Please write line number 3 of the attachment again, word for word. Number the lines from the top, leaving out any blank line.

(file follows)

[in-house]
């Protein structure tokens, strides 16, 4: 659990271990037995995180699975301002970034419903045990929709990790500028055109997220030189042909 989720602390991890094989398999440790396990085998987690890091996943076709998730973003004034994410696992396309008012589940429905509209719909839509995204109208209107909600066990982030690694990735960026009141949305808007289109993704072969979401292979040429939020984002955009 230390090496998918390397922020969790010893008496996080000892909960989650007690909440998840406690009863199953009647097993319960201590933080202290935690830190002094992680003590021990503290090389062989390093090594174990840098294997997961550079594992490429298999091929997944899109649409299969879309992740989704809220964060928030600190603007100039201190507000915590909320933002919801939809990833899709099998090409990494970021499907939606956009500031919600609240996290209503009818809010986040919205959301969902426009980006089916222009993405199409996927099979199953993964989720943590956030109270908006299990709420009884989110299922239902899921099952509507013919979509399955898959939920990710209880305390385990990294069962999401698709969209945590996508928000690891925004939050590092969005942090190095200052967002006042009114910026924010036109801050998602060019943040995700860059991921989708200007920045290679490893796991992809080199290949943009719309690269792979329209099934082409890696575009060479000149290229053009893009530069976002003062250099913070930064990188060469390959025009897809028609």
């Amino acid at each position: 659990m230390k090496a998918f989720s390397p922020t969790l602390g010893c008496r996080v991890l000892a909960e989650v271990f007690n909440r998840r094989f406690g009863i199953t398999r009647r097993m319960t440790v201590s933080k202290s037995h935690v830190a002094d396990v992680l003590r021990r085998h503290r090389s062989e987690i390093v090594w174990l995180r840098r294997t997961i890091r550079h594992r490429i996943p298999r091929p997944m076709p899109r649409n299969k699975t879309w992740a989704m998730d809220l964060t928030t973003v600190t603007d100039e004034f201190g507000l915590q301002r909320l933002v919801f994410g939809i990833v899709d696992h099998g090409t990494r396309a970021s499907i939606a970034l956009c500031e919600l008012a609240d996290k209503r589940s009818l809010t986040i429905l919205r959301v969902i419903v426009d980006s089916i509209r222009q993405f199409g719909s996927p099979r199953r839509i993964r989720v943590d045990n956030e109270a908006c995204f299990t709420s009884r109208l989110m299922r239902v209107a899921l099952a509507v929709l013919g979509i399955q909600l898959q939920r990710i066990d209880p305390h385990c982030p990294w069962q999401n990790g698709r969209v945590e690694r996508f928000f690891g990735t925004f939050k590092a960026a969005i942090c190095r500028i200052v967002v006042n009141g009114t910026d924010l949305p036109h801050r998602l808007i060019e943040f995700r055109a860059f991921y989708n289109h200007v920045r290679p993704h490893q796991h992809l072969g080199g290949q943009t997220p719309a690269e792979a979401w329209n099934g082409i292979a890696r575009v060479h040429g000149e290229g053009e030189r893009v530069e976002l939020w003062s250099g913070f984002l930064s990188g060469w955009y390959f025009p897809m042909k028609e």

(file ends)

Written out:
């Amino acid at each position: 659990m230390k090496a998918f989720s390397p922020t969790l602390g010893c008496r996080v991890l000892a909960e989650v271990f007690n909440r998840r094989f406690g009863i199953t398999r009647r097993m319960t440790v201590s933080k202290s037995h935690v830190a002094d396990v992680l003590r021990r085998h503290r090389s062989e987690i390093v090594w174990l995180r840098r294997t997961i890091r550079h594992r490429i996943p298999r091929p997944m076709p899109r649409n299969k699975t879309w992740a989704m998730d809220l964060t928030t973003v600190t603007d100039e004034f201190g507000l915590q301002r909320l933002v919801f994410g939809i990833v899709d696992h099998g090409t990494r396309a970021s499907i939606a970034l956009c500031e919600l008012a609240d996290k209503r589940s009818l809010t986040i429905l919205r959301v969902i419903v426009d980006s089916i509209r222009q993405f199409g719909s996927p099979r199953r839509i993964r989720v943590d045990n956030e109270a908006c995204f299990t709420s009884r109208l989110m299922r239902v209107a899921l099952a509507v929709l013919g979509i399955q909600l898959q939920r990710i066990d209880p305390h385990c982030p990294w069962q999401n990790g698709r969209v945590e690694r996508f928000f690891g990735t925004f939050k590092a960026a969005i942090c190095r500028i200052v967002v006042n009141g009114t910026d924010l949305p036109h801050r998602l808007i060019e943040f995700r055109a860059f991921y989708n289109h200007v920045r290679p993704h490893q796991h992809l072969g080199g290949q943009t997220p719309a690269e792979a979401w329209n099934g082409i292979a890696r575009v060479h040429g000149e290229g053009e030189r893009v530069e976002l939020w003062s250099g913070f984002l930064s990188g060469w955009y390959f025009p897809m042909k028609e």